Marc O' Reilly
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Marc O' Reilly


Band Folk Blues




"Marc O’Reilly – My Friend Marx"

Marc O’Reilly. Yet again this Green Isle produces a singer/songwriter worthy of a mention but the answer to the question remains to be seen, how long will Marc O’Reilly stay on the airwaves? Originally from Waterford, O’Reilly has spent time in many different Alt Rock bands but now has decided to take the step out on his own.

Once the album starts you are instantly hit with Marc’s excellent fretwork and finger-picking style. A man who truly has absorbed every inch of his guitar. A soft gravel that rings from his voice makes you sit up even more, a true story-telling vibe. It’s only when one takes a closer listen and begins to realise the cracks can’t be hidden. Lyrically, O’Reilly lacks the stories and originality.

Each song is beautifully composed musically, but O’Reilly often leaves himself down towards the end of many of his songs like Hail and Tell Old Joe by bursting into a new faster tempo. It’s here where he slips back into the generic field. Mumford & Sons got away with it for a while, but have plunged down the charts and it does make one wonder. Especially with Tell Old Joe and Get Back, O’Reilly simply tries to step outside his Irish roots and have a shot at some Southern American Folk Blues and unfortunately produces moments worth forgetting in the album.

However Marc O’Reilly cannot be written off, it does sound like you have heard it before, but there is glimpses of originality and even with the lyrical frailties, it is often masked by the gravel in his voice. The stand out track of the album is definitely 20 Minutes For 2 Years. The song swings so simply over and back that you just cannot help but keep rhythm, then with the introduction of the strings shows that there is a genuine talent here. Narrow Street and Family Reunion are two other songs that stand above the rest. An African Day the only instrumental track on the album (which is a shame), truly displays O’Reilly’s amazing technique and style.

Marc O’Reilly has plenty of potential to be far better than what he already is. It’s just a matter of sticking to his roots and writing about what he knows best, which is life experiences instead of trying to sing about Baghdad and the war. I can’t help but get the feeling that with patience and tweaking Marc O’Reilly could cement himself amongst some of our contemporary Irish artists.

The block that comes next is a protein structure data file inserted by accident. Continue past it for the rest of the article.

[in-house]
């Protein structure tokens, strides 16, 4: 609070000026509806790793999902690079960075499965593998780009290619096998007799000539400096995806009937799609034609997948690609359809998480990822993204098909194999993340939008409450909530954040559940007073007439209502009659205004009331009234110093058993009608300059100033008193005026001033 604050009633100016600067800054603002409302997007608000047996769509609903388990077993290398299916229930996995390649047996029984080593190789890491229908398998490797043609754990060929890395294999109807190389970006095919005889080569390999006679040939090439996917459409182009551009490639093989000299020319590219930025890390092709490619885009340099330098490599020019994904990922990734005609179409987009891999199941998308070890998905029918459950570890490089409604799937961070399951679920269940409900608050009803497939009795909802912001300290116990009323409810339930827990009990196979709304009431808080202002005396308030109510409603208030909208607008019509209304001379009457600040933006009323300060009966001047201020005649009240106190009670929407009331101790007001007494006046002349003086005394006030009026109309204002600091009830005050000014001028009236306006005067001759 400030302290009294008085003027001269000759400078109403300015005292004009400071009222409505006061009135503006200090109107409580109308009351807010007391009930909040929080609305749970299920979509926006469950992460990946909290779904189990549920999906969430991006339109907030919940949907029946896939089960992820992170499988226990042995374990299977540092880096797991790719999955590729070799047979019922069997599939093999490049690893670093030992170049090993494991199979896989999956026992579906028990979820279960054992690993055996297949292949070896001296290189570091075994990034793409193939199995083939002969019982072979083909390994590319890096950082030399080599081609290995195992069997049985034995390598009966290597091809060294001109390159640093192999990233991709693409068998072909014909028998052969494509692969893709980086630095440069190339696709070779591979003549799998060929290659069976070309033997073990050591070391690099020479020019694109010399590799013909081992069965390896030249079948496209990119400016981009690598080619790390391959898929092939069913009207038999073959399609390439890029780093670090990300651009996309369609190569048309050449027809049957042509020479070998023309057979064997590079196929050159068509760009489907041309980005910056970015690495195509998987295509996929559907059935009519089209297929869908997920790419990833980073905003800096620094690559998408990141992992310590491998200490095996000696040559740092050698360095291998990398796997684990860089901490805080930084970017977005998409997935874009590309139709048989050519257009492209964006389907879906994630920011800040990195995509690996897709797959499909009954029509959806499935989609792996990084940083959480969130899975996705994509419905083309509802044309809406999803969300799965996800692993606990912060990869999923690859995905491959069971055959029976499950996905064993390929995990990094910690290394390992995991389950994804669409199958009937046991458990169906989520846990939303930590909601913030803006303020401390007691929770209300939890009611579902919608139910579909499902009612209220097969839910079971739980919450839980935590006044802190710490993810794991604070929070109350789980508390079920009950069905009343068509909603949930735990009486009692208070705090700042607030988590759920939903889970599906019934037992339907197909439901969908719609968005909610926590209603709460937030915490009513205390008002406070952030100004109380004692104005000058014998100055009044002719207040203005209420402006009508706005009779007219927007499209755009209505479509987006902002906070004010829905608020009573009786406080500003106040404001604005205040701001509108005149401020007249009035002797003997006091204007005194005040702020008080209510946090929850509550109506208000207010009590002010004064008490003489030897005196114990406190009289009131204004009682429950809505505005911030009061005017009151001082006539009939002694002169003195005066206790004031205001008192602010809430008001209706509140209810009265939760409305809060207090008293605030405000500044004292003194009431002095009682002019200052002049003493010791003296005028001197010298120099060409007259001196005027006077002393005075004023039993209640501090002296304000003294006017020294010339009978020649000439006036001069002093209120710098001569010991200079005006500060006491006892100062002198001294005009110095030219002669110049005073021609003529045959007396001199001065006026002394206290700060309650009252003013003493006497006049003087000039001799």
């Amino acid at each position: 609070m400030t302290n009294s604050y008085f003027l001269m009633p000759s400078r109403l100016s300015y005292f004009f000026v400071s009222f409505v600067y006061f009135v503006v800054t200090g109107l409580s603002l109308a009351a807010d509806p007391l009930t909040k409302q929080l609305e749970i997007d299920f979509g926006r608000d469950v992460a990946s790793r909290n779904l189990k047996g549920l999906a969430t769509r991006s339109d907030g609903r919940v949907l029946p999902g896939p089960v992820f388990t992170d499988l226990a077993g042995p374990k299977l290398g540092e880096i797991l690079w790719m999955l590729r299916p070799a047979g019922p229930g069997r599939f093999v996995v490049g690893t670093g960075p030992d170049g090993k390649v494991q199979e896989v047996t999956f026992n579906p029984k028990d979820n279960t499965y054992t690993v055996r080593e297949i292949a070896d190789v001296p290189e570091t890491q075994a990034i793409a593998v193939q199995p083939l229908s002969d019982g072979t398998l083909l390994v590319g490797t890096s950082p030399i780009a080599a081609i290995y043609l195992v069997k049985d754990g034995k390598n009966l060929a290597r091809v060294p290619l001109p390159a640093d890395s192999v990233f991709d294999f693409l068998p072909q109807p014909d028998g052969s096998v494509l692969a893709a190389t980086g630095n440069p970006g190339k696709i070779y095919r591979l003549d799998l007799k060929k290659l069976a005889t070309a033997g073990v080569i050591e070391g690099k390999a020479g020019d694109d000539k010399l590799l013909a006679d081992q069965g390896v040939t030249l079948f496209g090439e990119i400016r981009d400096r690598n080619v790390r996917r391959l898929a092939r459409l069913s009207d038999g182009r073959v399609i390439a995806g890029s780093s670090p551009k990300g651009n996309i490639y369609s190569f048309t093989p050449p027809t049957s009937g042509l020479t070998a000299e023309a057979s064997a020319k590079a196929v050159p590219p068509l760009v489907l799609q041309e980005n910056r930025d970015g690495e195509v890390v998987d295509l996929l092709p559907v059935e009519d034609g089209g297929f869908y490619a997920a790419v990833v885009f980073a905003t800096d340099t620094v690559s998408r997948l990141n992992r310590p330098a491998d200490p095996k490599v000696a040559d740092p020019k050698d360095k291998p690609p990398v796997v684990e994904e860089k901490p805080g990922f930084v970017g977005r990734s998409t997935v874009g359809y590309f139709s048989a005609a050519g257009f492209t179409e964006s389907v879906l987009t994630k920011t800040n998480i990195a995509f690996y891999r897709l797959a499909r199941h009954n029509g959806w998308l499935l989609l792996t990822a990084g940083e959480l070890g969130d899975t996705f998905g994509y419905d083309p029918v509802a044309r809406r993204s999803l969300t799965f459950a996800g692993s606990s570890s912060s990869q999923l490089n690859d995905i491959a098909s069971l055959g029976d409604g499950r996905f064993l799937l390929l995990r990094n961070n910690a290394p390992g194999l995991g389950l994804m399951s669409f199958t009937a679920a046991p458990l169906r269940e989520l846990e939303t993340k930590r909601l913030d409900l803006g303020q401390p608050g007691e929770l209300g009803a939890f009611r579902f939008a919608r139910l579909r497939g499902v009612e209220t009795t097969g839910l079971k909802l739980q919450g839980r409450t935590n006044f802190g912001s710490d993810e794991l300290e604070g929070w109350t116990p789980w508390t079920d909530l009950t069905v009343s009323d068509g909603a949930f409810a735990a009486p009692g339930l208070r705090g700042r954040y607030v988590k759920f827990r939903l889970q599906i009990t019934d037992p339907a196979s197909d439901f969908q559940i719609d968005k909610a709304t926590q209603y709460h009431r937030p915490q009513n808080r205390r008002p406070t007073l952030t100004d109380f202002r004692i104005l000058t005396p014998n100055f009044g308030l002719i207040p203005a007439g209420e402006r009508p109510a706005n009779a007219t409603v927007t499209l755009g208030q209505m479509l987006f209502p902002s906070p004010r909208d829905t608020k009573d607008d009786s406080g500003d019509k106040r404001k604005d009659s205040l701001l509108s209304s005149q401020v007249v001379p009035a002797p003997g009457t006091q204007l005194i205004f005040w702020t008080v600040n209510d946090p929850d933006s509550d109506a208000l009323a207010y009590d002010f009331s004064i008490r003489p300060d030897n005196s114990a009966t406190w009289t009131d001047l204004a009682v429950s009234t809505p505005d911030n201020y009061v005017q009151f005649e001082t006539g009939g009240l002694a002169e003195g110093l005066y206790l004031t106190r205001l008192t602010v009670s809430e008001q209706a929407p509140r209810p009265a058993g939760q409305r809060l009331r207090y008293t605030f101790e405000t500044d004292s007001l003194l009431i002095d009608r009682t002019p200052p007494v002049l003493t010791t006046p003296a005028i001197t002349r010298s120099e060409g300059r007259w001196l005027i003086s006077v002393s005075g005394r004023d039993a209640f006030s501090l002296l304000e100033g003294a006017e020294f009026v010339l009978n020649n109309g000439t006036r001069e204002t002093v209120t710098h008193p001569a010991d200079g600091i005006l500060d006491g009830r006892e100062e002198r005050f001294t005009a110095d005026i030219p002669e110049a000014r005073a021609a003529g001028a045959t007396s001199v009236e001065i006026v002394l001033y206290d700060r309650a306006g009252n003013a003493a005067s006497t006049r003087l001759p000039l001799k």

Drop-d Rating: 7/10 - Drop-d magazine by Mikey Shinnick

"My Friend Marx Salt&Shake Records ***"

An adventurous, promising set by the Waterford singer and songwriter. Driven by his insistent, folk-bluesy guitar picking, the 12 tracks are occasionally fleshed out by elaborate choirs and string settings, adding complexity to what would otherwise be a monochrome sound of voice and guitar, notwithstanding the former’s attractive huskiness and the flair of the latter. Big themes of life and love predominate, and if songs such as the anti-US Lord of War and the title track promise more insight than they deliver, they carry the passion of youth. An African Day is a busy, colourful instrumental, while Family Reunion shapes into a fond memory. There are indulgences – the bluesy Get Back , for example, which is rescued by Kate Curran’s soaring trumpet – and lots of influences, from John Martyn to Kelly Joe Phelps and Tunng. But it’s a debut that augurs well. - Irish Times by Joe Breen

"Solid Debut From Waterford Strummer"

With Irish music in such great shape, it's easy to dismiss the idea of the song and guitar man as a tired one. Troubadours like Glen, Paddy and the Damiens were the cornerstone of the Irish sound at the turn of the century (it still feels cool to say that, don't it?), but with a kooky new genre materialising every other week on our damned isle, it doesn't seem like there's room for a crop of acoustic wonder-lads right now.
By stripping it right down to just a voice and a guitar, Waterford songwriter Marc O' Reilly is making a bit of a risky first move. Before I've gotten to the second song, I'm already pricking up my ears for some crazy gimmick or nutso Vocoder effect. Hey, don't look at me that way! It's 2011 and my attention span is shorter than Prince without his...erm...